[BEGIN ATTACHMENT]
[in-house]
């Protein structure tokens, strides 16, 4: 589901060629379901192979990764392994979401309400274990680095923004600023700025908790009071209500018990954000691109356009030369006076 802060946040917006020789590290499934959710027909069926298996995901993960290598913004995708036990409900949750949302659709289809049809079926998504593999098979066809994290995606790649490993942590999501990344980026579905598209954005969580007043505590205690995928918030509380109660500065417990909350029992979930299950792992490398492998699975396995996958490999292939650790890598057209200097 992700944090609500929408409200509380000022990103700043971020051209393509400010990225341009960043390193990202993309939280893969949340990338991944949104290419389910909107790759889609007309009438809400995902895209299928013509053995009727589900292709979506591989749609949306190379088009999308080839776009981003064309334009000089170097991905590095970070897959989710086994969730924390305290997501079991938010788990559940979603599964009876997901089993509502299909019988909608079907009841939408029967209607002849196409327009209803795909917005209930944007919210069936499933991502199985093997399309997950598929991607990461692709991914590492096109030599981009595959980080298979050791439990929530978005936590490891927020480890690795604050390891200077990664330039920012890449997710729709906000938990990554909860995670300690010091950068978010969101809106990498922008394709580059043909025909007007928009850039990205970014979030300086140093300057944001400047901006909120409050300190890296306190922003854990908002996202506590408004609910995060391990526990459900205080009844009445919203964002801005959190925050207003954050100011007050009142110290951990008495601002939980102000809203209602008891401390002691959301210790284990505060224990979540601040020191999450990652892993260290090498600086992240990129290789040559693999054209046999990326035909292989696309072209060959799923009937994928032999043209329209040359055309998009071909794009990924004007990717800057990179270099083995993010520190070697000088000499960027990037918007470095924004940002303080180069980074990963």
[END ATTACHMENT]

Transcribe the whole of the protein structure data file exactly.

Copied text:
[in-house]
């Protein structure tokens, strides 16, 4: 589901060629379901192979990764392994979401309400274990680095923004600023700025908790009071209500018990954000691109356009030369006076 802060946040917006020789590290499934959710027909069926298996995901993960290598913004995708036990409900949750949302659709289809049809079926998504593999098979066809994290995606790649490993942590999501990344980026579905598209954005969580007043505590205690995928918030509380109660500065417990909350029992979930299950792992490398492998699975396995996958490999292939650790890598057209200097 992700944090609500929408409200509380000022990103700043971020051209393509400010990225341009960043390193990202993309939280893969949340990338991944949104290419389910909107790759889609007309009438809400995902895209299928013509053995009727589900292709979506591989749609949306190379088009999308080839776009981003064309334009000089170097991905590095970070897959989710086994969730924390305290997501079991938010788990559940979603599964009876997901089993509502299909019988909608079907009841939408029967209607002849196409327009209803795909917005209930944007919210069936499933991502199985093997399309997950598929991607990461692709991914590492096109030599981009595959980080298979050791439990929530978005936590490891927020480890690795604050390891200077990664330039920012890449997710729709906000938990990554909860995670300690010091950068978010969101809106990498922008394709580059043909025909007007928009850039990205970014979030300086140093300057944001400047901006909120409050300190890296306190922003854990908002996202506590408004609910995060391990526990459900205080009844009445919203964002801005959190925050207003954050100011007050009142110290951990008495601002939980102000809203209602008891401390002691959301210790284990505060224990979540601040020191999450990652892993260290090498600086992240990129290789040559693999054209046999990326035909292989696309072209060959799923009937994928032999043209329209040359055309998009071909794009990924004007990717800057990179270099083995993010520190070697000088000499960027990037918007470095924004940002303080180069980074990963």